If you're in the market for a new Palm and you have a bit of gamer in you, Tapwave is hoping you'll consider its Zodiac entertainment console, a groundbreaking PDA that doubles as a portable gaming device. The Tapwave Zodiac1, which has less built-in memory (32MB) than its more expensive twin brother, the 128MB Zodiac2, costs £150. That's a lot of scratch for the Game Boy Advance audience but not an outrageous sum to pay for a Palm featuring an impressively sharp, high-resolution screen with Landscape and Portrait orientation; dual expansion slots; ATI's new handheld graphics accelerator; and a built-in analogue game controller.
However, with any gaming platform, what really counts is the software, and the list of compelling Zodiac-enhanced Palm titles is pretty short. Ideally, that will change with time and eventually give deep-pocketed gamers a reason to make the Zodiac1 their next handheld -- assuming they're not holding out for the release of Sony's PSP.
While slim, the 143 by 79 by 14mm Tapwave Zodiac1 is a bit oversize compared with most Palms. But it's definitely one of the slickest-looking PDAs out there, and it makes Nintendo's Game Boy Advance SP seem like a toy. The slate-grey exterior (coloured slightly lighter than the Zodiac2) and the gaming-oriented buttons will compete for your attention, but the sharp transflective display, which offers a high resolution of 480x320 pixels and 65,536 colours, will catch your eye first.
We didn't have any serious complaints about the device's gaming ergonomics; the analogue joystick, the trigger buttons, and the gaming pad all felt very tactile. Significantly, the Zodiac1 has the ability to view images horizontally or vertically. But at 178g, the Zodiac is heavier than a Game Boy Advance SP, so you'll have to give your hands a break every so often.
The Zodiac ships with an AC adapter, a USB cable, headphones, a wrist strap, and a flip cover.
The dedicated Home button calls up the Zodiac-customised main Palm screen, which lets you easily navigate among the usual Palm organiser features; launch various apps, including multimedia programs for playing games, listening to music, viewing photos and video, and reading e-books; and access other data. The Zodiac may have the best-modified Palm interface we've seen; it's superior to that of Sony's CLIEs. This excellent functionality is especially handy, as there are no standard quick-launch keys for the address book, the calendar, and the to-do list.
We liked having a back-panel clip for the stylus, but it pops out a little too easily, and you'll very likely lose it. We're unconvinced you could make do with just the included detachable flip cover; a £150 device merits a full protective sleeve. Rest assured that Tapwave sells a separate case, along with a wireless keyboard and several other Zodiac accessories. The box also comes with a USB syncing/power cable, earbuds, and a wrist strap. You can add a Wi-Fi card, a plug-in digital camera, or another SDIO peripheral (a number are currently under development) via one of the SD/MMC expansion slots.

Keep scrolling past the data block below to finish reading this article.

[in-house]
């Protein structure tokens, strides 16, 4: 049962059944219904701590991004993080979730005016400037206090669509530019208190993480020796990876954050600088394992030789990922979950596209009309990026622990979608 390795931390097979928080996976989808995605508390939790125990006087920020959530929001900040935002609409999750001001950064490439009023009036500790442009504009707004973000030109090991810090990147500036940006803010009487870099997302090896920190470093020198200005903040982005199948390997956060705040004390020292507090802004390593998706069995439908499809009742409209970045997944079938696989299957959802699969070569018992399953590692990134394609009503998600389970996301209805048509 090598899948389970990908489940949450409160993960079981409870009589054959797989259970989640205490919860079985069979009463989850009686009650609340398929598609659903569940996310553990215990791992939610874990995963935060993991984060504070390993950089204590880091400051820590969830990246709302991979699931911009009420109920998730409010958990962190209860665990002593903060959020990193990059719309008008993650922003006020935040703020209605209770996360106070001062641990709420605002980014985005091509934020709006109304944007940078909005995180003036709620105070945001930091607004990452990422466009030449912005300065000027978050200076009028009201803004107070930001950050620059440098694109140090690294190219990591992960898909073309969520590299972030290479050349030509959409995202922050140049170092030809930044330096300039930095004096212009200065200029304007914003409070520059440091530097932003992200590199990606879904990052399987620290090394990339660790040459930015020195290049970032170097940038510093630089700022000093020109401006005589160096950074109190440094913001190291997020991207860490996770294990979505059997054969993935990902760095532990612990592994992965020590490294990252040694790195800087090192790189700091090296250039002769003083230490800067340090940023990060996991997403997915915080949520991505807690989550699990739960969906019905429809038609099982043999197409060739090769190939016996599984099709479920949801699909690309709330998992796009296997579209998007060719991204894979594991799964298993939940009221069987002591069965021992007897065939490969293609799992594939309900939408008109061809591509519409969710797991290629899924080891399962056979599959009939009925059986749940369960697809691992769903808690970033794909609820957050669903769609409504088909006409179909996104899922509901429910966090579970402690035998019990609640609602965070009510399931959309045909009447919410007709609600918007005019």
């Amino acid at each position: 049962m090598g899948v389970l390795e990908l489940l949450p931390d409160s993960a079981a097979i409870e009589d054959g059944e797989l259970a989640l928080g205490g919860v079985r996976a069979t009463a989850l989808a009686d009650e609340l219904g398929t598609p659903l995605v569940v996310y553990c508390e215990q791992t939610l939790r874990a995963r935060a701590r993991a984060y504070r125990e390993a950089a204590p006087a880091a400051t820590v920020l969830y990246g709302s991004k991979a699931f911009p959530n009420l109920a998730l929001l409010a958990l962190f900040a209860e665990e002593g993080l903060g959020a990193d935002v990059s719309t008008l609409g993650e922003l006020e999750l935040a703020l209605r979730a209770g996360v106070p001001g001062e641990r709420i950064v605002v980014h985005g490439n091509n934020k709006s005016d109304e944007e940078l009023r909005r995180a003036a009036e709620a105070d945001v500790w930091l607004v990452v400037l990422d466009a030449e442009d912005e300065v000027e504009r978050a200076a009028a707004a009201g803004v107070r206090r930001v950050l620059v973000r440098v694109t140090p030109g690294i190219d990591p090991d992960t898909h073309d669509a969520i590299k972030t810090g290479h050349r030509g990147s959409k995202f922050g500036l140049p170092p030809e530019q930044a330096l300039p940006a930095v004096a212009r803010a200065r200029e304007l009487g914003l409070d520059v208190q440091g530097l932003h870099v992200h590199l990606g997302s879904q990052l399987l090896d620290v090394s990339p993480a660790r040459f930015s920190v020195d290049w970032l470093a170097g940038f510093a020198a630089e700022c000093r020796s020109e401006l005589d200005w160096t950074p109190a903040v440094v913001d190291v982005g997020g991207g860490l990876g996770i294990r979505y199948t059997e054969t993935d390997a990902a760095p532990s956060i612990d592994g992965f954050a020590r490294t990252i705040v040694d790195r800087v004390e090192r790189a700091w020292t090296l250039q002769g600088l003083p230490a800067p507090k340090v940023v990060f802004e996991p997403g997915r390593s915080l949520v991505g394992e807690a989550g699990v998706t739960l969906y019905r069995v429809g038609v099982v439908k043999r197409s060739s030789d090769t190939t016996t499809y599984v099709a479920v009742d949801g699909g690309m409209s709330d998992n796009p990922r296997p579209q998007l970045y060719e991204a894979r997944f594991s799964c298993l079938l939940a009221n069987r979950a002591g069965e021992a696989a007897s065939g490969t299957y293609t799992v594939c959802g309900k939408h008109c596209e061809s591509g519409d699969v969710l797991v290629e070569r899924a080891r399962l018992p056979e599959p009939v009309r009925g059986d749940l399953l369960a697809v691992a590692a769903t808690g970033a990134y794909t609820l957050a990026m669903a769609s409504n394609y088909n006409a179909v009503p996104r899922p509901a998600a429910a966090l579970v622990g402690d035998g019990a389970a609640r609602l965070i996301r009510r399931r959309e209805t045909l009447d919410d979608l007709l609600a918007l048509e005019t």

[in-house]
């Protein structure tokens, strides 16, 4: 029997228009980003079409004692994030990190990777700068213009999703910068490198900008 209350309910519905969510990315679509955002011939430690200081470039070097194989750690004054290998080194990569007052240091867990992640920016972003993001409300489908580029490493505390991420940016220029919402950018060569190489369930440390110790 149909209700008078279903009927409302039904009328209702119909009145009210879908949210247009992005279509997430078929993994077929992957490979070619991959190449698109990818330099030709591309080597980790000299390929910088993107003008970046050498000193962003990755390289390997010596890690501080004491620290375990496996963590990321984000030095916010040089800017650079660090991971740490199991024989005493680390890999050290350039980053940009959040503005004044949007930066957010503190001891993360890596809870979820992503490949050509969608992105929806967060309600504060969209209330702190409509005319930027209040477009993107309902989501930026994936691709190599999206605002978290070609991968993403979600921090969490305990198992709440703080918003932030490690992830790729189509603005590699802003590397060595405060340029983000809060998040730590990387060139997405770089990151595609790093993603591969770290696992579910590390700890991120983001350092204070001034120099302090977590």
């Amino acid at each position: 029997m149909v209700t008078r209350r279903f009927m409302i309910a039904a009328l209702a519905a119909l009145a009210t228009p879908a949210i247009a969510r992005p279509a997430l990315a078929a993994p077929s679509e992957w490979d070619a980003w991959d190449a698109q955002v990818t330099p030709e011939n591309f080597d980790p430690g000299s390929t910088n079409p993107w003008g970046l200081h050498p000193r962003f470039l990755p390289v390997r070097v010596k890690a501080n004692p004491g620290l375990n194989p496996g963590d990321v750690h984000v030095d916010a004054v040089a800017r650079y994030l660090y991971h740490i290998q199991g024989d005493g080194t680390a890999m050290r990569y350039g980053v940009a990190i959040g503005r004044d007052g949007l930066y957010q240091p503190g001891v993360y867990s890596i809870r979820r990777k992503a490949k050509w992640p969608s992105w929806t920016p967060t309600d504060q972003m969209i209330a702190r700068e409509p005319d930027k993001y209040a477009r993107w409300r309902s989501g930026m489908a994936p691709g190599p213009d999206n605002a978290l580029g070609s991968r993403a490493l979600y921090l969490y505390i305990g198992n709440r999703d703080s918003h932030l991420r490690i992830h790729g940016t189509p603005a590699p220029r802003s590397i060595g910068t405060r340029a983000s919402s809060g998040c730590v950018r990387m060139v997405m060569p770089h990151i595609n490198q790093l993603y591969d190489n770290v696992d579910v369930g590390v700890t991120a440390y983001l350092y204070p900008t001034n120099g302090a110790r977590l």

The Zodiac1 has a sealed-case design. As always, we would have preferred the ability to replace the rechargeable battery -- just in case. Also, the recessed audio jack may be a tight squeeze for headphones with a wider than average plug.
FeaturesRunning on a zippy 200MHz ARM processor and a modified version of Palm OS 5.2, the Tapwave Zodiac1 ships with a whopping 32MB of onboard memory, 12MB of which are reserved for system use. As you'd expect with a device called an entertainment console, the Zodiac comes loaded with multimedia applications. Along with the classic Address Book, Date Book, and To Do List Palm OS features, you get Graffiti 2.0 for handwriting recognition, Palm Reader for text, and Kinoma Video Player and Producer for video with sound. The Zodiac also accepts most existing Palm programs.
In place of RealOne Mobile Player is Tapwave's own nicely designed MP3 player, and the company created equally pleasing image-viewing applications that take over for Palm Photo. You'll also find the WordSmith Word-document viewer and Inkstorm, a Bluetooth wireless chat/whiteboard program. In addition, Tapwave throws in the Power One graphing calculator and a nifty clock/alarm. The MP3 file of your choice serves as your wake-up call, blaring from the built-in Yamaha stereo speakers.